This month, Cora and I headed to the Seattle Art Museum (SAM) to see Calder: In Motion, The Shirley Family Collection. The massive exhibition of American artist Alexander Calder is on view through August 4, 2024 and is one that will spark the imaginations of even young children with some preparation.
Children use imagination to understand the world and nurturing it helps develop critical thinking. Exposing children to great art helps them see that imagination need never be sidelined in the pursuit of “growing up.” In fact, unrestrained imagination is essential for creating great art. Alexander Calder is a case in point.
“There is a richness in Calder, an almost profligate imagination,” says Calder biographer Jed Perl.
A SAM marquee exhibition for 2024, the Calder exhibit consists of 45 works, prints, and related ephemera that covers 50 years of artist’s oeuvre, including seminal works from his most important styles. Lovingly collected and gifted to the museum by former Microsoft CEO and philanthropist Jon Shirley, the exhibit makes Seattle a global destination for those who love Calder, whose massive Eagle (1971) landed at SAM’s Olympic Sculpture Park in 2007. That too was a gift of the Shirley family.
José Carlos Diaz, SAM Deputy Director for Art, explains the groundbreaking nature of Calder’s work this way:
“Calder had major international reach during his lifetime that only a select handful of American artists had. Sculpture before this was static in nature and traditional in materiality, such as marble and bronze. Calder’s work engages with time and space, or what some would call the 4th dimension.”
Mobiles and Stabiles
Calder’s most famous works fall into two categories: kinetic sculptures (mobiles) often suspended from the ceiling, and static abstract sculptures (stabiles) that give the illusion of motion.
An untitled work from 1948 dances slowly to your left as you enter the gallery. Cora walked around it, flicking her hand back and forth as she circled the sculpture. I understood the instinct. It feels almost impossible to stand stationary in front of his work; the viewer must move to appreciate it.
SAM transformed its double-height gallery to exhibit Calder’s works, with sculptures that range in size from 22 feet to just three inches tall. Whether suspended from the ceiling or lined up behind glass like precious biological specimens, Calder’s sculptures consist of negative space and reflection as much as the painted steel for which he is so famous.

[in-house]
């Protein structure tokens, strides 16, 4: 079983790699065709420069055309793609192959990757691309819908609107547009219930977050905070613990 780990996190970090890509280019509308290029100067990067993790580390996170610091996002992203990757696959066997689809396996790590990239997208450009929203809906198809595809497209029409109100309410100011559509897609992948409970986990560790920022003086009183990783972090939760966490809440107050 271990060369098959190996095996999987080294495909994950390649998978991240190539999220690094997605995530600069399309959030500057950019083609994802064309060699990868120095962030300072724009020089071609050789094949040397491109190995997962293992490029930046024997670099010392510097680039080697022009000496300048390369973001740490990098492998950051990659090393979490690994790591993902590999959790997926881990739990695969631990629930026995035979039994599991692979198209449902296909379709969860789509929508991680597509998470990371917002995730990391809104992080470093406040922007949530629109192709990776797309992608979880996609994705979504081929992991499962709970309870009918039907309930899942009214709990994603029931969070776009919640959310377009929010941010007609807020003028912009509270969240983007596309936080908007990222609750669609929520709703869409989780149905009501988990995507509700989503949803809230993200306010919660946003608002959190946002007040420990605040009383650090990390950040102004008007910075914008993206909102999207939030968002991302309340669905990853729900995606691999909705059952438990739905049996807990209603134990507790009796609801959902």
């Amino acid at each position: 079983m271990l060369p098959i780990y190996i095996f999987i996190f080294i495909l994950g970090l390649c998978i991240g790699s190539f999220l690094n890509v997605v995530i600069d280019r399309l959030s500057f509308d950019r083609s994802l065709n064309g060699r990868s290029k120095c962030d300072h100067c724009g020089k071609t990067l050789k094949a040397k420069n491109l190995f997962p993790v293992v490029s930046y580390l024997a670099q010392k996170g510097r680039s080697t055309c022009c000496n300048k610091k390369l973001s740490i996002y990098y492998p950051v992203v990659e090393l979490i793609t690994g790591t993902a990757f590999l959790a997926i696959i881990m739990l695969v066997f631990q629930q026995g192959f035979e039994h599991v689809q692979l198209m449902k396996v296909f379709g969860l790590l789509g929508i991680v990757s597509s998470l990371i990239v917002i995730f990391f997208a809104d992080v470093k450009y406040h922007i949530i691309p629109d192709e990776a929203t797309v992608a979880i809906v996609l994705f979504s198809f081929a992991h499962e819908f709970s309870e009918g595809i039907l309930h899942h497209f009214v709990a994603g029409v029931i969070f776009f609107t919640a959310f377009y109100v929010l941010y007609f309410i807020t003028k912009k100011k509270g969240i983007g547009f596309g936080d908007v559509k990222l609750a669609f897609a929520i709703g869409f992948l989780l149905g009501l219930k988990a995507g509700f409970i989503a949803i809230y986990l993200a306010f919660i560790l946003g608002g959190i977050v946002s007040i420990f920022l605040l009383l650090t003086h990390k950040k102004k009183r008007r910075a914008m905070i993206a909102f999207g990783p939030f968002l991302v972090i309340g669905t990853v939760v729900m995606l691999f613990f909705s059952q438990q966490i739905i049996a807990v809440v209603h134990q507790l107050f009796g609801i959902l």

Peering around Gamma (1947), pointing to the dancing reflections, Cora said, “They are like dust on my glasses.” When she sketched the artwork in her notepad, she sketched the shadows, not the sculpture.
On our way home, I asked Cora about her favorite piece.
“The one I am thinking about right now was like rain,” she answered. “The shadows moving.”
You may hear her little voice in your head when you visit In Motion. Watch your child’s body—will they trace their hand in the air, walk around each piece, follow the mobile with their eyes?
On our second visit, Cora pointed up to the balcony and said we should see the show from above. She was right. From the fourth-floor balcony, you can see not only a different view of the works, but the way SAM emulated Calder’s work in their curation. The walls curve and slope and mobiles hang above perfect circular plinths, beckoning you around and around like one of Calder’s steel petals. As you admire the mobile, you become part of it. In this elegant twist, SAM shows off Calder’s genius by incorporating the viewers into the dance.